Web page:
Make your choice between Chudan and Jodan once you hit Lv. 5. Bushido might potentially be useful, but the Bushi already hits like a truck without the buff in your attack rotation, and it’s better to have someone else buffing your ATK instead in the late game if possible.
You’ll want all four of the elemental attacks eventually once you unlock them, but I recommend starting with two that provide the attack elements and debuffs your party needs the most. They’re highly useful against both randoms and big enemies. Level HP+ is also a must-have.
CRIT+ and Cut Expert take your damage output to the next level. Take them both ASAP once you hit Lv. 15. Hissatsu Ikken can also be used if you don’t want to risk wasting a turn hitting an enemy’s elemental immunity during a random encounter, but it’s effectively an effect-less attack unless you have enough HP built up through the HP+ passive, HP training accessory, and HP-boosting accessories. If you do, it starts one-shotting many monsters with absurd numbers. I’ve seen 7000.
In late-game fights, the most damaging move is Fury Slash. Hitting a weakness with an elemental skill is the next-best option whenever CP usage or the ATK debuff is a concern.
The Enforcer is an okay physical attack/support hybrid class, playing a similar role to the Dragoneer. The Enforcer’s main flaws are that its damage output is so-so throughout most of the game and that its ailment skills have a high chance of failing when you need them to work the most. As the Enforcer has a lot of skills involving debuffs and ailments, how useful it is is dependent on party synergy. If you aren’t taking advantage of them, the Dragoneer is better from early- to mid-game.
Pick Off and Knock Down with Initial CRIT is the go-to early-game combo, of course. Blend In + Surprise Slash doesn’t do nearly enough damage to justify the setup. Recompose and its debuff-negating effect on kill is basically meant to be used with Fury Slash and should be taken much later, although it’s virtually useless during the boss fights where that would be most helpful.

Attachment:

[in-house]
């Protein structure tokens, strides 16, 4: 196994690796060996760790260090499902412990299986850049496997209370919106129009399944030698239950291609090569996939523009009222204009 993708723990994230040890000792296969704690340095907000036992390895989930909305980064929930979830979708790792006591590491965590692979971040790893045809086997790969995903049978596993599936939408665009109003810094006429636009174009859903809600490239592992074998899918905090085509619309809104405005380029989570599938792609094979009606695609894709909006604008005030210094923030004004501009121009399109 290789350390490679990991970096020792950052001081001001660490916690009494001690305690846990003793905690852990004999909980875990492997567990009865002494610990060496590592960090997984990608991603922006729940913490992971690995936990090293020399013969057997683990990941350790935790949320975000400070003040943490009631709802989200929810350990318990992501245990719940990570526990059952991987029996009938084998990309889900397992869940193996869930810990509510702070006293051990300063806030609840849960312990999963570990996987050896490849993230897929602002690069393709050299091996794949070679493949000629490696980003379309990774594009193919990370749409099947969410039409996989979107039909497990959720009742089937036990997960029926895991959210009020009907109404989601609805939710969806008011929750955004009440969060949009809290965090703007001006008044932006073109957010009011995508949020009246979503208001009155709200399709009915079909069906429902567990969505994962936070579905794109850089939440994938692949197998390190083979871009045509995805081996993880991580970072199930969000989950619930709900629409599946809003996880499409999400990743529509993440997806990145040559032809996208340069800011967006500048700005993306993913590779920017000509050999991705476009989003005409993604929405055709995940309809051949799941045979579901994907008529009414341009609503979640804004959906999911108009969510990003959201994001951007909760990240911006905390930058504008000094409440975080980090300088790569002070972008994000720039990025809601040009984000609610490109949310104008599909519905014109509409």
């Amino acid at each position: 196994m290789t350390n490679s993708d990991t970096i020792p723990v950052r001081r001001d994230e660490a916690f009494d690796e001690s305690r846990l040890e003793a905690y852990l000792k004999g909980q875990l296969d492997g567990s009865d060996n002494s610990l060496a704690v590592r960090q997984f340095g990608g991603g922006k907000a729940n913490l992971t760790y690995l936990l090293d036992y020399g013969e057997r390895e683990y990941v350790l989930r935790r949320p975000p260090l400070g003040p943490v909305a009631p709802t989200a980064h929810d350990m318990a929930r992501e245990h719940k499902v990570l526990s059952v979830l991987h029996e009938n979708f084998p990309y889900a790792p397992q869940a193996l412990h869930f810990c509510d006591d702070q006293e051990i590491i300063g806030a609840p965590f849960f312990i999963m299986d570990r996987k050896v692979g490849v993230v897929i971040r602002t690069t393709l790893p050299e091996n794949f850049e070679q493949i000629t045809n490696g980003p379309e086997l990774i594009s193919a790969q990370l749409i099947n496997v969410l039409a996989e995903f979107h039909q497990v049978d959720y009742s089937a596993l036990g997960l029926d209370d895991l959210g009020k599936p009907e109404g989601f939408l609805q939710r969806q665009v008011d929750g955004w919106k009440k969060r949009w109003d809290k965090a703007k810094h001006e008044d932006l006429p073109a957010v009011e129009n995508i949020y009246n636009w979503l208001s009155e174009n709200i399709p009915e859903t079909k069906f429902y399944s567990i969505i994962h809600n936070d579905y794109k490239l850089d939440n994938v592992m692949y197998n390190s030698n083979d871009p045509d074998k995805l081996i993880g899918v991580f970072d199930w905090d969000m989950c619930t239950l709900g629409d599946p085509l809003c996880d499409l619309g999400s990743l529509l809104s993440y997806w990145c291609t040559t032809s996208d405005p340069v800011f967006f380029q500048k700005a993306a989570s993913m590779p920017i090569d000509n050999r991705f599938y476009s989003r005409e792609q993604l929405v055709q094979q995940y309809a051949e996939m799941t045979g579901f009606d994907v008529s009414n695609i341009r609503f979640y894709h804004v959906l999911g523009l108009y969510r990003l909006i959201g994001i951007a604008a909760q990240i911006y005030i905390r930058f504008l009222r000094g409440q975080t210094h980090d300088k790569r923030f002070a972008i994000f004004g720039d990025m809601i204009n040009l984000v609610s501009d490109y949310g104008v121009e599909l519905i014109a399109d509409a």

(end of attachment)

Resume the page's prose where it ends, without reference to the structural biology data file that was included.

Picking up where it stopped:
Fatal Cut is good when you unlock it if you have other members to inflict ailments. Eye Cut, which has a decent proc rate even against bosses, with Fatal Cut is all right if you have another party member that can take advantage of the Blind. The Lv. 1 Cut skills deal so little damage that they may as well be pure ailment skills, so the others can’t be counted upon. All three effectively do the same thing, so picking just one of them is fine. If you want to use Poison, Toxic Tip is like an infinite supply of free Toxic Liquid.
Noct Bane is your only choice until Fury Slash for damage output comparable to other physical attackers’ as you approach the late game, but it burns through CP, and a lot of the enemies you face shrug off Grim-element attacks.
In the late game, the optimal strategy for both the Enforcer and Dragoneer becomes to use Fury Slash, and they both deal around the same amount of damage with the skill. The differences are that the Dragoneer has a bigger CP pool and a strong omni-debuff attack skill to add to your attack rotation, while the Enforcer has a passive to negate the ATK/FLO self-debuff if you kill an enemy and a passive Turn 1 crit rate buff. Which is better depends on what roles the rest of your party already fill, though I’d lean towards Dragoneer in general.
The Miko is similar to the Blesser, only with better attacking magic and more limited healing magic. Like the Blesser, the Miko has AP requirements on the high side. The elemental attacking spells the Miko possesses can hit the same enemy more than once and can potentially target more weaknesses, making them superior to the Blesser’s Holy spells. Unlike the Blesser, the Miko can contribute enough damage immediately to make a significant difference in battles. It also gets bonus CP passives, making wasting CP less of a concern.
However, the class gets its AOE ailment cure spell later, which can be a problem early on, and the Miko doesn’t get the Blesser’s AOE revive, strong healing skills, or party DEF or WIL buffs. Instead, it gets a combination of the weaker immediate healing skills and regeneration/ailment recovery/debuff recovery skills, meaning you may need to rely on prediction to keep your party alive in certain cases. The delayed omni-buff can be used to power up an attacker at the opening of a boss fight, but the Miko has better things to do with its turns otherwise. The single-target full regen spell is too slow to be worth bothering with. Level CP+ is an obvious immediate pick. The field HP recovery skill heals far too slowly to offer a benefit over manual healing.